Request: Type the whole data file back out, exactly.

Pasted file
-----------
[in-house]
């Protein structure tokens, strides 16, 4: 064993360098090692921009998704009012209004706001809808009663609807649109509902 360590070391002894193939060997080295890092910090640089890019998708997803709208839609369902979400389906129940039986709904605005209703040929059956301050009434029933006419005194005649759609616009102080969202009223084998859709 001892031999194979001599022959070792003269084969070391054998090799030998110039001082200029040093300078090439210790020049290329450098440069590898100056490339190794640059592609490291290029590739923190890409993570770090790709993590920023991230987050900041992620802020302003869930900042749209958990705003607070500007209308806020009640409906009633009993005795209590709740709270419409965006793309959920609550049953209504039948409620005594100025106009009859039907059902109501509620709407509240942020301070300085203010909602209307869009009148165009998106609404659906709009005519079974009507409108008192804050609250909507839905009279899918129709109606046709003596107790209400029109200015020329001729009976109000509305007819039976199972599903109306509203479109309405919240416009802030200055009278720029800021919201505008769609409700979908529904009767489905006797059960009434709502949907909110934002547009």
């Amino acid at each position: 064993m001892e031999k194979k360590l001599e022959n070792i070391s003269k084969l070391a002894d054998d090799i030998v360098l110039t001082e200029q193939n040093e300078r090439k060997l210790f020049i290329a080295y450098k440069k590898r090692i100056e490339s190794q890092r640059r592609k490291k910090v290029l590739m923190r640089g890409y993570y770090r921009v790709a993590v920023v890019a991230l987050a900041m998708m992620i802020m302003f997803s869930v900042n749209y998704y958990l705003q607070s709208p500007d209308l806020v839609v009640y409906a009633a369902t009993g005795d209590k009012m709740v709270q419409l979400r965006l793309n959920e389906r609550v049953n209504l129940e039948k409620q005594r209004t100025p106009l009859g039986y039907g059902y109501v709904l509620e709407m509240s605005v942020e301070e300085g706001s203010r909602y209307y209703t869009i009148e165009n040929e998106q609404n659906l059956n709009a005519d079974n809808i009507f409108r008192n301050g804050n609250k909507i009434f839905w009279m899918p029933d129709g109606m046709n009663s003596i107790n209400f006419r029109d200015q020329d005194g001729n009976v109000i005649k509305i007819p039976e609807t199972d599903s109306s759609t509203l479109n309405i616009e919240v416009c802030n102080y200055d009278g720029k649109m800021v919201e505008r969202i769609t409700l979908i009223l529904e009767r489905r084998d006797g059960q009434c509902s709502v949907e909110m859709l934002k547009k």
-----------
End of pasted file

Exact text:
[in-house]
């Protein structure tokens, strides 16, 4: 064993360098090692921009998704009012209004706001809808009663609807649109509902 360590070391002894193939060997080295890092910090640089890019998708997803709208839609369902979400389906129940039986709904605005209703040929059956301050009434029933006419005194005649759609616009102080969202009223084998859709 001892031999194979001599022959070792003269084969070391054998090799030998110039001082200029040093300078090439210790020049290329450098440069590898100056490339190794640059592609490291290029590739923190890409993570770090790709993590920023991230987050900041992620802020302003869930900042749209958990705003607070500007209308806020009640409906009633009993005795209590709740709270419409965006793309959920609550049953209504039948409620005594100025106009009859039907059902109501509620709407509240942020301070300085203010909602209307869009009148165009998106609404659906709009005519079974009507409108008192804050609250909507839905009279899918129709109606046709003596107790209400029109200015020329001729009976109000509305007819039976199972599903109306509203479109309405919240416009802030200055009278720029800021919201505008769609409700979908529904009767489905006797059960009434709502949907909110934002547009």
């Amino acid at each position: 064993m001892e031999k194979k360590l001599e022959n070792i070391s003269k084969l070391a002894d054998d090799i030998v360098l110039t001082e200029q193939n040093e300078r090439k060997l210790f020049i290329a080295y450098k440069k590898r090692i100056e490339s190794q890092r640059r592609k490291k910090v290029l590739m923190r640089g890409y993570y770090r921009v790709a993590v920023v890019a991230l987050a900041m998708m992620i802020m302003f997803s869930v900042n749209y998704y958990l705003q607070s709208p500007d209308l806020v839609v009640y409906a009633a369902t009993g005795d209590k009012m709740v709270q419409l979400r965006l793309n959920e389906r609550v049953n209504l129940e039948k409620q005594r209004t100025p106009l009859g039986y039907g059902y109501v709904l509620e709407m509240s605005v942020e301070e300085g706001s203010r909602y209307y209703t869009i009148e165009n040929e998106q609404n659906l059956n709009a005519d079974n809808i009507f409108r008192n301050g804050n609250k909507i009434f839905w009279m899918p029933d129709g109606m046709n009663s003596i107790n209400f006419r029109d200015q020329d005194g001729n009976v109000i005649k509305i007819p039976e609807t199972d599903s109306s759609t509203l479109n309405i616009e919240v416009c802030n102080y200055d009278g720029k649109m800021v919201e505008r969202i769609t409700l979908i009223l529904e009767r489905r084998d006797g059960q009434c509902s709502v949907e909110m859709l934002k547009k």